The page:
Lemotu Evaimalo comes to the East Palo Alto Library with her three young children almost every day she has off from work. They play on the computers or spend time together as a family (this week enjoying the air-conditioned respite from the muggy heat outside).
But this summer, the library has taken on a new purpose for her and other families: It now doubles as a place where East Palo Alto families who might be struggling to put food on the table can get a free, healthy lunch.
Evaimalo said the summer isn't particularly difficult for her family, food-wise, but she knows many parents who depend on their children's schools to provide most meals during the school year. Ninety-three percent of the 4,200 students in the Ravenswood City School District are eligible for a free or reduced-price lunch, and one in three children in Silicon Valley faces hunger throughout the year, according to local nonprofit Second Harvest Food Bank of Santa Clara and San Mateo counties.
Coupled with the ever-rising rent and cost of living in East Palo Alto, having enough food to eat during the summer becomes increasingly difficult for many families.
"During the summer, the kids are out of school and the routine is totally different," said East Palo Alto City Councilwoman Donna Rutherford in an interview at the library. "Parents are still going to work every day, and some of the children are being taken care of by their older siblings. I don't know what type of meals they have in the home, but I do know that a lot of parents are struggling, working two and three jobs and just barely paying their rent and putting food on the table."
There are numerous sites in East Palo Alto where families in need can drop in for hot meals or can pick up groceries, including churches, schools, the YMCA and the Boys & Girls Club. The library is new territory, and community organizations working to combat hunger among East Palo Alto youth are hoping that its draw as a safe, welcoming public space might destigmatize the need to seek out food and, as a result, bring in more families.
Lisa Chamberlain, a Stanford Children's Health/Lucile Packard Children's Hospital pediatrician who also works at the Ravenswood Family Health Center in East Palo Alto, launched the summer food program with the Ravenswood City School District in 2012. She said she had noted a dramatic spike in 2011 in the number of her patients who lacked money for food and rent by the end of the month -- from 10 percent to more than 50 percent.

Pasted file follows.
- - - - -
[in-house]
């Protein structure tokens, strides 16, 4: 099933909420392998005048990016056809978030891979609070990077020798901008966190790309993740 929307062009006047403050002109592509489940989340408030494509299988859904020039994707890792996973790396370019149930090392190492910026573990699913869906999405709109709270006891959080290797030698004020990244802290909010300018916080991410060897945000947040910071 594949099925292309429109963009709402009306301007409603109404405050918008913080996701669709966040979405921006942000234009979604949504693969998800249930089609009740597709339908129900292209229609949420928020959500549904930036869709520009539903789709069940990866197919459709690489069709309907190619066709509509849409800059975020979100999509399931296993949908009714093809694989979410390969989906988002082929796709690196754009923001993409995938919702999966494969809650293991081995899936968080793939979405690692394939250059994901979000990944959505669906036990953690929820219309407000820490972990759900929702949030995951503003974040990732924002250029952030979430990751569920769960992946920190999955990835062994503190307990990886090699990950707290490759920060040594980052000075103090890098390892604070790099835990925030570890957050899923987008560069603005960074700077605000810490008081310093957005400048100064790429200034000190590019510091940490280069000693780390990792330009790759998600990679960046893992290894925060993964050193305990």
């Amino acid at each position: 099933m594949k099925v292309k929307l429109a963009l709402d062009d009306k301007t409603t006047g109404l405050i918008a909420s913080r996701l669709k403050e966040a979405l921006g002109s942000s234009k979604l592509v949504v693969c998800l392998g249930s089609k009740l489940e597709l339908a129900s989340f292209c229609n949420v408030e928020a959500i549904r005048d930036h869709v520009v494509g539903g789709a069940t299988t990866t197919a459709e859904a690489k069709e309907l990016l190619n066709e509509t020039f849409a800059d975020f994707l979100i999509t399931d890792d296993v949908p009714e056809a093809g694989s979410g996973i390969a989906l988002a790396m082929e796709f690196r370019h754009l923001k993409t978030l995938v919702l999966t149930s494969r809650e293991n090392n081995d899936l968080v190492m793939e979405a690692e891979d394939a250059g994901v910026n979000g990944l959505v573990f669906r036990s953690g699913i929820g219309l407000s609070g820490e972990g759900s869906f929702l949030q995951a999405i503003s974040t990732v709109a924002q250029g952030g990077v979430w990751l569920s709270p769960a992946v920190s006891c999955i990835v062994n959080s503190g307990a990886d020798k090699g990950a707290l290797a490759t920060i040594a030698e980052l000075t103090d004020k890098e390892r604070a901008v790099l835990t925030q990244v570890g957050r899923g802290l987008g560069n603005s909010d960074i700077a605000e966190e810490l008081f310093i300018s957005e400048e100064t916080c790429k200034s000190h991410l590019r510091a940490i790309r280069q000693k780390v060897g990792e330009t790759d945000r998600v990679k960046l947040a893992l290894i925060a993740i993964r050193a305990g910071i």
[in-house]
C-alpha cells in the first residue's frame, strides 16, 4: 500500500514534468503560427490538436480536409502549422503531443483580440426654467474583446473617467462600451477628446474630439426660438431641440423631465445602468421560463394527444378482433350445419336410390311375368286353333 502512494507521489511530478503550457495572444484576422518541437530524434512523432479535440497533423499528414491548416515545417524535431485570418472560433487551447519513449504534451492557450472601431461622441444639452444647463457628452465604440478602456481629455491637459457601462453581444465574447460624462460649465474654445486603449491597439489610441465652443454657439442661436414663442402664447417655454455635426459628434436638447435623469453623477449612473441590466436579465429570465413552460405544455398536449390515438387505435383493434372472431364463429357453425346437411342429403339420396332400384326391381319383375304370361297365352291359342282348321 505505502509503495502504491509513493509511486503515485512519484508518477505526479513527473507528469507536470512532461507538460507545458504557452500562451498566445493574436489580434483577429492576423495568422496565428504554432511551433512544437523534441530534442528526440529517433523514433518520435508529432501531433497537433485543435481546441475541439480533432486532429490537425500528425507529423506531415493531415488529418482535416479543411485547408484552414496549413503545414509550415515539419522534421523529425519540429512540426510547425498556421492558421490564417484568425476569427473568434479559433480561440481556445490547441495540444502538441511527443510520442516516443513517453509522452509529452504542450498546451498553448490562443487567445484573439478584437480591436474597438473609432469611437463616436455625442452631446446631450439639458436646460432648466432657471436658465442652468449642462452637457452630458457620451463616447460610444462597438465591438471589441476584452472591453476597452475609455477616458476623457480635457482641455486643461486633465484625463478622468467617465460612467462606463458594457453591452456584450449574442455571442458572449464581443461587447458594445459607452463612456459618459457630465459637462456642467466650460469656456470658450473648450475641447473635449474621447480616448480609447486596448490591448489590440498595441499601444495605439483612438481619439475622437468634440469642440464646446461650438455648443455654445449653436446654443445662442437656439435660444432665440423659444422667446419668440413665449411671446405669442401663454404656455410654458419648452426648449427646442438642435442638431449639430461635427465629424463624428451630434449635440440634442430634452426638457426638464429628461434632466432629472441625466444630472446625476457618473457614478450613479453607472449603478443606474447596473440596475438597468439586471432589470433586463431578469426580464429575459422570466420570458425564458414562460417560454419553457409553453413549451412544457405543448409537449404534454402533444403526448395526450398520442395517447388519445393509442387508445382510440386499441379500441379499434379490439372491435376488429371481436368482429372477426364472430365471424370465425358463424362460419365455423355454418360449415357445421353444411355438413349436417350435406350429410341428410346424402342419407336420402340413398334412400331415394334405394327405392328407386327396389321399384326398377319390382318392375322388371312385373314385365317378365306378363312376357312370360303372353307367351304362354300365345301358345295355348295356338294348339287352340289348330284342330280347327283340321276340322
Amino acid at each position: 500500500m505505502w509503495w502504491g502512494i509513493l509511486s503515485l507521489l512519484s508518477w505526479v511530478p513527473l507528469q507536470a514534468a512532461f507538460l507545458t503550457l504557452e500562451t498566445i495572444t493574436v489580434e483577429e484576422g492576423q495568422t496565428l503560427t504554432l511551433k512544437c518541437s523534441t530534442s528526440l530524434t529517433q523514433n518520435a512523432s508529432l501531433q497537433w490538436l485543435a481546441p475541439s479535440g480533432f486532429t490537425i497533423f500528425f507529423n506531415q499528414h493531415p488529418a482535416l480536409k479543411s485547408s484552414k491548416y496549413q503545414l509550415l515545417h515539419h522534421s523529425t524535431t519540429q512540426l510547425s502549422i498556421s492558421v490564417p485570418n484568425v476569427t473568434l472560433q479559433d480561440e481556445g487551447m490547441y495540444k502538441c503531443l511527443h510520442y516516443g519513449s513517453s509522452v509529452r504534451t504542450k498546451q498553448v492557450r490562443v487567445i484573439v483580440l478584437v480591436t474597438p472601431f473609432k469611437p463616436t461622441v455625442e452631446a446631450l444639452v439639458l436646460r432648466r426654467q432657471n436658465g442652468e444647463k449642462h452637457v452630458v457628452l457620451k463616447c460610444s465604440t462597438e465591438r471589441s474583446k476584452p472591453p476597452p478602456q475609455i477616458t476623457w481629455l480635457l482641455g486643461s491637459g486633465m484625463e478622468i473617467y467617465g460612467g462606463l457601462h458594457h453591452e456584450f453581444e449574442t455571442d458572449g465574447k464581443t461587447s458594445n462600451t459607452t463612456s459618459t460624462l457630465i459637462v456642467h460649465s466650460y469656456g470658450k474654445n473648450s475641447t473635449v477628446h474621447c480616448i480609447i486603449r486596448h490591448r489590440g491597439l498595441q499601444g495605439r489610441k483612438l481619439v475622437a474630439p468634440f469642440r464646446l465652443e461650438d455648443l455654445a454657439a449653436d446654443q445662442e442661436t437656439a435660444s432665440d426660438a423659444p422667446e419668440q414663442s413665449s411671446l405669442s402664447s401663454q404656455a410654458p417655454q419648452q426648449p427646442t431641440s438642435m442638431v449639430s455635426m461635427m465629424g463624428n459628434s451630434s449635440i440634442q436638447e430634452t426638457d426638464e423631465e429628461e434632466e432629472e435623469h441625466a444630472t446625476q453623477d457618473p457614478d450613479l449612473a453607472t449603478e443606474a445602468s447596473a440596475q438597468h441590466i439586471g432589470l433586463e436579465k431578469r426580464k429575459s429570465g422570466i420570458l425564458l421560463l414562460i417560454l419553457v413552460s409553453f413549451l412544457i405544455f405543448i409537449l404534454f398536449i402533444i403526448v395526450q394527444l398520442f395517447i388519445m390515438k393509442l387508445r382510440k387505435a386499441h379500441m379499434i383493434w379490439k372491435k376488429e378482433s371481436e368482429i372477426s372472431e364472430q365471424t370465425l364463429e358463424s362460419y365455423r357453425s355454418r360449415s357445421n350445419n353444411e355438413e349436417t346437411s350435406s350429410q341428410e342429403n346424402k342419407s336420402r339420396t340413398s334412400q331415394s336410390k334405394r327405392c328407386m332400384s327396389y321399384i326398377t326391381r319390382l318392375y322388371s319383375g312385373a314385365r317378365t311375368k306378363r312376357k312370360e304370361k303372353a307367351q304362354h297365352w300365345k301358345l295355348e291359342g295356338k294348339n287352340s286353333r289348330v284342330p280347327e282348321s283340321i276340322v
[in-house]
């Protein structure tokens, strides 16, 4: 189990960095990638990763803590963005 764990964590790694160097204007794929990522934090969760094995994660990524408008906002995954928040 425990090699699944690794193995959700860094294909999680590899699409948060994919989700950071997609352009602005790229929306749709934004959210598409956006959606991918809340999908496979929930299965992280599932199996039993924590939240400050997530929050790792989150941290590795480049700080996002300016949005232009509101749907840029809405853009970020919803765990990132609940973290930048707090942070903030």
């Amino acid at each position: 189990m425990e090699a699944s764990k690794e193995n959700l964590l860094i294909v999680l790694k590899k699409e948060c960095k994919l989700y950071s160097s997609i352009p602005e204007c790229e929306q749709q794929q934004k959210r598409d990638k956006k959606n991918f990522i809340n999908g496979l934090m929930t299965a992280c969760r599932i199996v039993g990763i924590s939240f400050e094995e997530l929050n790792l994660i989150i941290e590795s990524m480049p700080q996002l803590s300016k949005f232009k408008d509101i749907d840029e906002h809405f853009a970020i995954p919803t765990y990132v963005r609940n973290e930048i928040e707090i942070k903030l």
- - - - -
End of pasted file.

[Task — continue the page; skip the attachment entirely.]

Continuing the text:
The five-week summer food program started at Cesar Chavez Elementary School in 2012, and then was added two years later at Belle Haven School in Menlo Park. In the first year, the program distributed 13,100 meals. Families reported liking the convenience of the school location and going to a program that didn't require any documentation.
In 2013, Packard partnered with the YMCA, which secured federal funding through the Summer Food Service Program to pay for unlimited children's meals. Packard kicked in dollars to pay for adult meals so entire families could come in together to eat, rather than just the children.
The joint work of Lucile Packard, the YMCA and the Ravenswood City School District was the start of what would become the East Palo Alto Food Children's Security Collaborative, a public-private partnership that now also includes Second Harvest Food Bank and the San Mateo public library system. The summer programs at Cesar Chavez and Belle Haven continue, with federal dollars paying for the kids' meals and Second Harvest now paying for the adult meals.
Last year, about 270 to 370 children were served each day for five weeks, totaling more than 14,000 child and adult meals. More than 2,500 take-home meals were also distributed. The percentage of families at risk for food insecurity and/or hunger went down from 36 percent to 22 percent, the Lucile Packard group found.